Plantar fasciitis is described as an inflammation of the plantar fascia, the broad tissue which stretches from the base of the heel bone to the forefoot. This inflammation is caused by excessive stretching of the tissue and this leads to pain in the heel. It could also lead to a heel spur, which is a bony protrusion in the heel bone due to calcium deposits. This excessive stretching happens due to poor foot biomechanics, which in turn are caused by a weakening of the muscles of the foot. The most common cause of plantar fasciitis is over pronation of the foot. This is a condition when the foot rolls inwards excessively at the ankle joint. We’ll talk more on that later.
If you have Plantar fasciitis, you are likely to feel a stabbing pain in the heel, usually as soon as you get off the bed in the morning or after a long period of rest because the plantar fascia contracts to its original shape. As you start walking again, the tissue stretches and this causes pain. As the day progresses and the plantar fascia continues to get stretched, the pain often subsides. The pain is caused mainly after rest!
Offloading the heel is of crucial importance in treating plantar fasciitis. And so is controlling excessive pronation or supination (outward rolling) of the foot, as the case may be.
As we said before, plantar fasciitis is mainly caused due to excessive pronation of the foot. To be precise, it is caused when the calcaneus in the hind foot is stable but the forefoot is over-pronating. Thus the plantar fascia is repeatedly over-torqued, causing inflammation in the tissue. When the plantar fascia is repeatedly being stretched away from the heel bone, the calcaneus will eventually grow towards the plantar fascia in an attempt to re-attach itself. This bony growth is called heel spur. Similarly, plantar fasciitis is some cases is also caused by over supination as the foot rolling excessively outwards causes the plantar fascia to stretch.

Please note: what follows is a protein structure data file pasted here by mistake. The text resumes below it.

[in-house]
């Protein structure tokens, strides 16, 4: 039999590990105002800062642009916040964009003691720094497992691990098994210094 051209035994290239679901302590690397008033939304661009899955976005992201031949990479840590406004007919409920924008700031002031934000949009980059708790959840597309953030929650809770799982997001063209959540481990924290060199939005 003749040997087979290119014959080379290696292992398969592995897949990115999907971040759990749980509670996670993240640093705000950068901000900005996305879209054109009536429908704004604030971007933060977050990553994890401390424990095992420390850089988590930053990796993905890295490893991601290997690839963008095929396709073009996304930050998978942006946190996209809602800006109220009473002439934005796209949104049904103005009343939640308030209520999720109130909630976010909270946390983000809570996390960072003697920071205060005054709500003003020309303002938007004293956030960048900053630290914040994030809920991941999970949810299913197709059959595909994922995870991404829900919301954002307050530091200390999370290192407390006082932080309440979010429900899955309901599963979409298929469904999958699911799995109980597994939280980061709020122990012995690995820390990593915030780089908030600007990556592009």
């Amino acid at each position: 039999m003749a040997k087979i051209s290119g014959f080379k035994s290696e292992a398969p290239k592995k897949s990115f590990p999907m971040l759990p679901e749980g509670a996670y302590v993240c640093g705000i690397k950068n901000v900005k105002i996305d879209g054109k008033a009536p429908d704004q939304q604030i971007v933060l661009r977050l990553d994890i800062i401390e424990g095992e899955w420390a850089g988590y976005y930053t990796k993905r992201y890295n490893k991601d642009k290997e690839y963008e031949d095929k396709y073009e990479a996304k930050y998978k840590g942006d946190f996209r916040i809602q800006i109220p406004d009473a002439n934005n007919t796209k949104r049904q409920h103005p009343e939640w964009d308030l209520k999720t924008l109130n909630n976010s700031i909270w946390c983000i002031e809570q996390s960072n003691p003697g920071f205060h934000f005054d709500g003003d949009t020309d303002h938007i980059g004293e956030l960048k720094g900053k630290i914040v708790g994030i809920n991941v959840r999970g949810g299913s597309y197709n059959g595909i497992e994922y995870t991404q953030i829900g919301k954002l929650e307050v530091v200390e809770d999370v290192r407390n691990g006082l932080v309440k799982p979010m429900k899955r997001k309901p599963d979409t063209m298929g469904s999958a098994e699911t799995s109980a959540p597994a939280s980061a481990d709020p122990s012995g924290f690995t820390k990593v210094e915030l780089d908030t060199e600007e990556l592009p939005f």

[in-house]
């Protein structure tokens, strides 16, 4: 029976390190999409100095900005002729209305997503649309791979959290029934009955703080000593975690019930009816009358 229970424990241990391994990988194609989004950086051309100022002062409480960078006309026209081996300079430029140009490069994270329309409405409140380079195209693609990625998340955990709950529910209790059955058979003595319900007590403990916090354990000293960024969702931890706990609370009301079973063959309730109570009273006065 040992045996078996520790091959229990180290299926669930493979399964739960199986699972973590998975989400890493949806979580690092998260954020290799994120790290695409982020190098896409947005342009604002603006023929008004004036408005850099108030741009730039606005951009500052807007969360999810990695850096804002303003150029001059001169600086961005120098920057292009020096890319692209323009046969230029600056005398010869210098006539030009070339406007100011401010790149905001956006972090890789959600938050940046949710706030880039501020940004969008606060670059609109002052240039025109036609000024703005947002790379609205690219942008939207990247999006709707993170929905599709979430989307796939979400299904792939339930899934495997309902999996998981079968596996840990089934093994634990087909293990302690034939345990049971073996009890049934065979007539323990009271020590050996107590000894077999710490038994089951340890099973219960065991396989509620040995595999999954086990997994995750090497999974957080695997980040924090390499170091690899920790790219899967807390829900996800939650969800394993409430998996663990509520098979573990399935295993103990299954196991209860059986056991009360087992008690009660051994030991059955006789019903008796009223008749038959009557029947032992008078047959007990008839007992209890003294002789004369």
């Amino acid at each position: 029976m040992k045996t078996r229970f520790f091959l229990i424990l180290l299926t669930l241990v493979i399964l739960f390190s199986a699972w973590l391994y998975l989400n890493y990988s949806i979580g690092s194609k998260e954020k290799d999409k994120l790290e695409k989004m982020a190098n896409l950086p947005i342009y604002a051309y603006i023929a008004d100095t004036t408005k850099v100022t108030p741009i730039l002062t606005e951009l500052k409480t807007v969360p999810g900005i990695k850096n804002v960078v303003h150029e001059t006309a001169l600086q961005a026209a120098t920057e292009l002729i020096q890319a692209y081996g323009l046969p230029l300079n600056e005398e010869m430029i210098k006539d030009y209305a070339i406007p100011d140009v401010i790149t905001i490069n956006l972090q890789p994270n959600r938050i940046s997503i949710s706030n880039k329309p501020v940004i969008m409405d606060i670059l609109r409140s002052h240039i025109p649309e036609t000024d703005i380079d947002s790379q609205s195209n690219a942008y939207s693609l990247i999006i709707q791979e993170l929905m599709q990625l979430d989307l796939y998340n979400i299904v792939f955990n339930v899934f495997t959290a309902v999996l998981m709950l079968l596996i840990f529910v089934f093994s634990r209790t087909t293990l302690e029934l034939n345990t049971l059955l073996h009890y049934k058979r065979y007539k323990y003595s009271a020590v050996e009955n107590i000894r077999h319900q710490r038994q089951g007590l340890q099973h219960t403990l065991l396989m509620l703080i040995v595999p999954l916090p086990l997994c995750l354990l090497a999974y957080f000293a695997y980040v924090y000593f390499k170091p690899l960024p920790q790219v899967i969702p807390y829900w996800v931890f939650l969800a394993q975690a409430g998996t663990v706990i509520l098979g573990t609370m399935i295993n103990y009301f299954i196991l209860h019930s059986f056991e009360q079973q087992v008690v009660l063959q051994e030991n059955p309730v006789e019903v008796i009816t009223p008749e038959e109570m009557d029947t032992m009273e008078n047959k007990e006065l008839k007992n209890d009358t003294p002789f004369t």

Plantar fasciitis can be treated with Podiapro’s orthotic insoles by correcting foot mechanics. These insoles are rigid so that the plantar fascia is prevented from excessive stretching and the foot arch is dynamically held up. The patient can expect a complete recovery within 2 to 3 months.